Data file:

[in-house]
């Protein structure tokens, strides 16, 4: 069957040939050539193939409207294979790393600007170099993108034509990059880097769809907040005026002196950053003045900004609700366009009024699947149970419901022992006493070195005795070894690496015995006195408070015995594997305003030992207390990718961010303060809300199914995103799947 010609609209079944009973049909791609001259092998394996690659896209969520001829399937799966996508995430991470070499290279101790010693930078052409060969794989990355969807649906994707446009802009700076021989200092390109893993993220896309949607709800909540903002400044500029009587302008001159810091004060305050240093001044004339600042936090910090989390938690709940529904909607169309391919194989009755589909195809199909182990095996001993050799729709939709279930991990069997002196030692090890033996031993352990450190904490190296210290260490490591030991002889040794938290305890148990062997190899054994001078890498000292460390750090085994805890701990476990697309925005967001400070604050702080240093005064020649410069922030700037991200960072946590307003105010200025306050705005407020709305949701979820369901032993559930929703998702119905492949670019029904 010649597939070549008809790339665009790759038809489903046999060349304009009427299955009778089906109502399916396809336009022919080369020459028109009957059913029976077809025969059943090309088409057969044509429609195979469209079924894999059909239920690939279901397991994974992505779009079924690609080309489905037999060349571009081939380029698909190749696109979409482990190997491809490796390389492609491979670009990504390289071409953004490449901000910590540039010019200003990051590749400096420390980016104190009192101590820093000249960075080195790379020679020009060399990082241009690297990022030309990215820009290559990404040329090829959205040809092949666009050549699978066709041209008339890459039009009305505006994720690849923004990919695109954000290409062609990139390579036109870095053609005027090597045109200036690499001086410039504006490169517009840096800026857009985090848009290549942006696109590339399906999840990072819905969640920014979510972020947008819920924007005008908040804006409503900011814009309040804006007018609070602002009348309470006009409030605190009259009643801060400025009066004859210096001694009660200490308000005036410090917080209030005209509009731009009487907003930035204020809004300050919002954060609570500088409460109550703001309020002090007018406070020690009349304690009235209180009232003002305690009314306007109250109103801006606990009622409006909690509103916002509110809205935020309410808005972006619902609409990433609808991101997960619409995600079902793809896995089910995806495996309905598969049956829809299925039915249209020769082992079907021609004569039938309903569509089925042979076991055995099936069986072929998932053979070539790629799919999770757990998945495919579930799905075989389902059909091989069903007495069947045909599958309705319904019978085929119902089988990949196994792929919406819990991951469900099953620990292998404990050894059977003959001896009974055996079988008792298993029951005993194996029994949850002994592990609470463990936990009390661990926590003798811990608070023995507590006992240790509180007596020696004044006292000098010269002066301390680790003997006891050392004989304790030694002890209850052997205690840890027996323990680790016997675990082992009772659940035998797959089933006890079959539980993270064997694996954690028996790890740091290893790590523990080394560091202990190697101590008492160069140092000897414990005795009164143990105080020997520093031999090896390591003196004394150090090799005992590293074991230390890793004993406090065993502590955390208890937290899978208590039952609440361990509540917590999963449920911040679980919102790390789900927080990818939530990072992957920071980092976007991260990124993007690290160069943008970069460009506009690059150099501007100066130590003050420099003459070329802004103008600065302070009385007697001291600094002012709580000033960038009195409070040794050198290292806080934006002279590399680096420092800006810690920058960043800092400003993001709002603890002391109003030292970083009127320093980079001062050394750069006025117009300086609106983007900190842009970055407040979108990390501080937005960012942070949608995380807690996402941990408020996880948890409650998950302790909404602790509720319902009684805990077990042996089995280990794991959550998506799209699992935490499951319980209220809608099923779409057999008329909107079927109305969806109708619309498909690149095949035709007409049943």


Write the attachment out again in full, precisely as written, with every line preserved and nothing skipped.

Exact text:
[in-house]
């Protein structure tokens, strides 16, 4: 069957040939050539193939409207294979790393600007170099993108034509990059880097769809907040005026002196950053003045900004609700366009009024699947149970419901022992006493070195005795070894690496015995006195408070015995594997305003030992207390990718961010303060809300199914995103799947 010609609209079944009973049909791609001259092998394996690659896209969520001829399937799966996508995430991470070499290279101790010693930078052409060969794989990355969807649906994707446009802009700076021989200092390109893993993220896309949607709800909540903002400044500029009587302008001159810091004060305050240093001044004339600042936090910090989390938690709940529904909607169309391919194989009755589909195809199909182990095996001993050799729709939709279930991990069997002196030692090890033996031993352990450190904490190296210290260490490591030991002889040794938290305890148990062997190899054994001078890498000292460390750090085994805890701990476990697309925005967001400070604050702080240093005064020649410069922030700037991200960072946590307003105010200025306050705005407020709305949701979820369901032993559930929703998702119905492949670019029904 010649597939070549008809790339665009790759038809489903046999060349304009009427299955009778089906109502399916396809336009022919080369020459028109009957059913029976077809025969059943090309088409057969044509429609195979469209079924894999059909239920690939279901397991994974992505779009079924690609080309489905037999060349571009081939380029698909190749696109979409482990190997491809490796390389492609491979670009990504390289071409953004490449901000910590540039010019200003990051590749400096420390980016104190009192101590820093000249960075080195790379020679020009060399990082241009690297990022030309990215820009290559990404040329090829959205040809092949666009050549699978066709041209008339890459039009009305505006994720690849923004990919695109954000290409062609990139390579036109870095053609005027090597045109200036690499001086410039504006490169517009840096800026857009985090848009290549942006696109590339399906999840990072819905969640920014979510972020947008819920924007005008908040804006409503900011814009309040804006007018609070602002009348309470006009409030605190009259009643801060400025009066004859210096001694009660200490308000005036410090917080209030005209509009731009009487907003930035204020809004300050919002954060609570500088409460109550703001309020002090007018406070020690009349304690009235209180009232003002305690009314306007109250109103801006606990009622409006909690509103916002509110809205935020309410808005972006619902609409990433609808991101997960619409995600079902793809896995089910995806495996309905598969049956829809299925039915249209020769082992079907021609004569039938309903569509089925042979076991055995099936069986072929998932053979070539790629799919999770757990998945495919579930799905075989389902059909091989069903007495069947045909599958309705319904019978085929119902089988990949196994792929919406819990991951469900099953620990292998404990050894059977003959001896009974055996079988008792298993029951005993194996029994949850002994592990609470463990936990009390661990926590003798811990608070023995507590006992240790509180007596020696004044006292000098010269002066301390680790003997006891050392004989304790030694002890209850052997205690840890027996323990680790016997675990082992009772659940035998797959089933006890079959539980993270064997694996954690028996790890740091290893790590523990080394560091202990190697101590008492160069140092000897414990005795009164143990105080020997520093031999090896390591003196004394150090090799005992590293074991230390890793004993406090065993502590955390208890937290899978208590039952609440361990509540917590999963449920911040679980919102790390789900927080990818939530990072992957920071980092976007991260990124993007690290160069943008970069460009506009690059150099501007100066130590003050420099003459070329802004103008600065302070009385007697001291600094002012709580000033960038009195409070040794050198290292806080934006002279590399680096420092800006810690920058960043800092400003993001709002603890002391109003030292970083009127320093980079001062050394750069006025117009300086609106983007900190842009970055407040979108990390501080937005960012942070949608995380807690996402941990408020996880948890409650998950302790909404602790509720319902009684805990077990042996089995280990794991959550998506799209699992935490499951319980209220809608099923779409057999008329909107079927109305969806109708619309498909690149095949035709007409049943």